Public Services Association (PSA) president Watson Duke says 13 ports were being manned by about 230 Customs Officers while about 460 officers were needed to properly execute their duties.
He also said container scanners were needed at Pt Lisas and the Port of Port of Spain.
Duke and several members of PSA executive including first vice-president Christopher Joefield met with President Anthony Carmona yesterday.
United States’ Drug Enforcement (DEA) officers are in Trinidad to meet with officials from the country’s Customs and Excise Division and other personnel to determine who shipped the cocaine with a street value of $644 million which was seized in Norfolk, Virginia, USA, in December 20, 2013.
On the shortage of customs officers, Duke said: “We need a complement of about 460. We are working with 230. They are understaffed. Those who are working must be commended for working. The customs officers cannot be held culpable. PSA stands firmly behind them internally and externally.”
Duke added: “A strong evidence of being understaffed is the exorbitant amount of money being spent on overtime. Hundreds of thousands. Overtime is overwork. There is no replacement for a fresh pair of eyes and rested bodies. PSA is saying these places must be filled promptly as they become vacant. PSA would recommend an expansion beyond 460.
The police service has expanded its structure. Technology has increased. People are building their own pirogues and trafficking people. We need a larger complement of staff.
“There are 13 ports. In Piarco and Crown Point, they have small scanners for incoming goods. In Port of Spain and Pt Lisas, they don’t have scanners for containers. They have about 500 containers coming and going. At Shed 10, they have a scanner to scan barrels, not containers. No scanners at Chaguaramas, Point Fortin, Pointe-a-Pierre, Queen’s Wharf.”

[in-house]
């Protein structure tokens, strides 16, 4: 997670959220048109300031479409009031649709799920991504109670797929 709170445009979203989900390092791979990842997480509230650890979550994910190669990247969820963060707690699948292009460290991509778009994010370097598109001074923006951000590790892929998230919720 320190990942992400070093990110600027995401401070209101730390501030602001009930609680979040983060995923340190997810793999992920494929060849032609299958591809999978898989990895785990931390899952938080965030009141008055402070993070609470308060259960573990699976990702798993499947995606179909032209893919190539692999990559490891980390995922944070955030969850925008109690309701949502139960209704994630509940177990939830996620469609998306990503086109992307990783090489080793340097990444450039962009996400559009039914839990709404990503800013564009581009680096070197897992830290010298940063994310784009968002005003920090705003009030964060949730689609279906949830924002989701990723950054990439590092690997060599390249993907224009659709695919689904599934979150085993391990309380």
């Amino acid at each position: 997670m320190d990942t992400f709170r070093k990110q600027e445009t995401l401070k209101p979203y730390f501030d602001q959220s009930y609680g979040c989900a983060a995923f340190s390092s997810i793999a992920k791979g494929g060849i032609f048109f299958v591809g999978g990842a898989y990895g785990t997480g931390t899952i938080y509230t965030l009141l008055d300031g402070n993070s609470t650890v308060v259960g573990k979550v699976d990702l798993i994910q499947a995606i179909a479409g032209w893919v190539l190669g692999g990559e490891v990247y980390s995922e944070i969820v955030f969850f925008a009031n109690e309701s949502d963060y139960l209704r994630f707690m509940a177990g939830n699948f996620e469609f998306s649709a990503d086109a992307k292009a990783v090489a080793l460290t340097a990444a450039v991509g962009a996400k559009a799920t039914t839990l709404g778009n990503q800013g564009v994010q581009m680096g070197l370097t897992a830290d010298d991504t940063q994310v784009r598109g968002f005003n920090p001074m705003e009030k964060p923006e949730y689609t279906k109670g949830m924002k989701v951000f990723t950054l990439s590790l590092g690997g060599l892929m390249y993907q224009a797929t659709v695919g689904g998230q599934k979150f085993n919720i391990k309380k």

Asked about the tete-a-tete with Carmona, Duke said: “The meeting was to ensure the newly elected stakeholders had an agenda that was in sync with the public service interest.”
Among the challenges they discussed were traffic jams on the nation’s roads which hinder productivity and contribute to road rage, he said, adding: “President Carmona has a deep concern for people. He is concerned workers should be treated fairly. He said ‘we have some of the best and brightest workers here.’”
Asked for an update on the working conditions at Licensing Office at Wrightson Road, Port of Spain, Duke said they were will be returning to court on March 24.
“We have installed fire alarms. The PSA is not here to create embarrassment but to provide a safe environment.”
Asked about spiralling crime, Duke said: “There are many people who are doing two to three jobs and they are attending classes. They are trying to get a promotion by climbing on the ladder of academia. Children are being neglected.
“We have to create programmes where people can be close to their children. We need nurseries at work. They can have a better family life.”